Outside magazine, October 1996
If you want to avoid the mystery in the trip to pick up your prints, consider a completely new photographic format: the Advanced Photo System. Developed by the Big Five--Canon, Fuji, Kodak, Minolta, and Nikon--APS is designed to enable photographers shooting negative film to get higher-quality prints without the cost of a custom lab. It's intended to be simpler and yet give you more control over the final product.
The heart of APS--which comprises its own unique film, cameras, and processing equipment--is a magnetic strip that records, directly on the film, exposure and flash data for each frame. So say you used a flash to capture your kids examining a shaded petroglyph, but it didn't have quite enough power to make a good exposure; APS film can record that fact and tell the automated processing machine to compensate on that print. With each shot you can chose from three print formats: classic 35mm, a slightly elongated rectangle, or a panorama. Developing costs are slightly higher than for standard film.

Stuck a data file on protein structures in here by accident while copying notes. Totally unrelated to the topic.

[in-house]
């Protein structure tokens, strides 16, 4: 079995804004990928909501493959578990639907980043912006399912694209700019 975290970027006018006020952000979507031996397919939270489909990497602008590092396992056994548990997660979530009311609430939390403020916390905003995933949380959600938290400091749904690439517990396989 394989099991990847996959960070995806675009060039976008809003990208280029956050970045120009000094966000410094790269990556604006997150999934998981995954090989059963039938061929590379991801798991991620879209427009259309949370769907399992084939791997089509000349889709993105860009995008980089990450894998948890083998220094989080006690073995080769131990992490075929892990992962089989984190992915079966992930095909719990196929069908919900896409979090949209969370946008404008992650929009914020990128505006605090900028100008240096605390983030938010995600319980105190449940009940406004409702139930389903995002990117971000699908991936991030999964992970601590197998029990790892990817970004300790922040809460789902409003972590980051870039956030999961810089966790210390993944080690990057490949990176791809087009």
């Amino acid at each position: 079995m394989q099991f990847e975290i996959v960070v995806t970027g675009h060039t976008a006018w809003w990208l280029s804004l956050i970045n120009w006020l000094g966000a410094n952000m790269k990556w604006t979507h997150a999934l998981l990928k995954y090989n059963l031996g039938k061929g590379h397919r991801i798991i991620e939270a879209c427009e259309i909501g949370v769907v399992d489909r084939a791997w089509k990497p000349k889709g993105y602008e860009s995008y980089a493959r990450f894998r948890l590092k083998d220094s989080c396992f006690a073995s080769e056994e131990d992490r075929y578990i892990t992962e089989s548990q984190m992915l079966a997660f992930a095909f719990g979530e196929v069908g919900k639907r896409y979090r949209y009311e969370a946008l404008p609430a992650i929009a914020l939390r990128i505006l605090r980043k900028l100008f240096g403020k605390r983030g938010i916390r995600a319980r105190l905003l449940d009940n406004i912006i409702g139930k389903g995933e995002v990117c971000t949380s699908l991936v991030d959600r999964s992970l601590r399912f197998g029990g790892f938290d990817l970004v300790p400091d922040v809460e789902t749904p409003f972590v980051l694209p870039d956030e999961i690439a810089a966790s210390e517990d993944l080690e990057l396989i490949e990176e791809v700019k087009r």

APS film has a smaller image area than 35mm film, which means big enlargements don't look quite as good. But loading APS film couldn't be simpler: Just drop in the cassette and close the film-compartment door. There's no leader to fuss with, and the processed negatives are returned snug and safe in the original canister, along with a postcard-size index print--basically a proof sheet--that makes ordering reprints easy. (Only color negative film is currently available, in speeds of 100, 200, and 400.) Depending on your camera's features, the magnetic strip can also specify, upon exposure, how many prints you want of each frame (up to nine) and can stamp the date, time, and various notations on the back of the print.
Most APS cameras now in stores are point-and-shoot models, but Minolta already makes an APS SLR, the Vectis S-1 ($590). It's a tiny gem of a camera that delivered excellent prints, so long as I didn't throw it a curve-ball lighting situation (extreme backlight, off-center flash-lit subject, etc.). It has a basic battery of SLR features--and a line
of five interchangeable lenses--but its spot-metering capability puts it a notch above the low-end Maxxum 400si in Minolta's model line. Canon's version, the EOS IX, should hit stores in a few weeks, and Nikon's won't be far behind.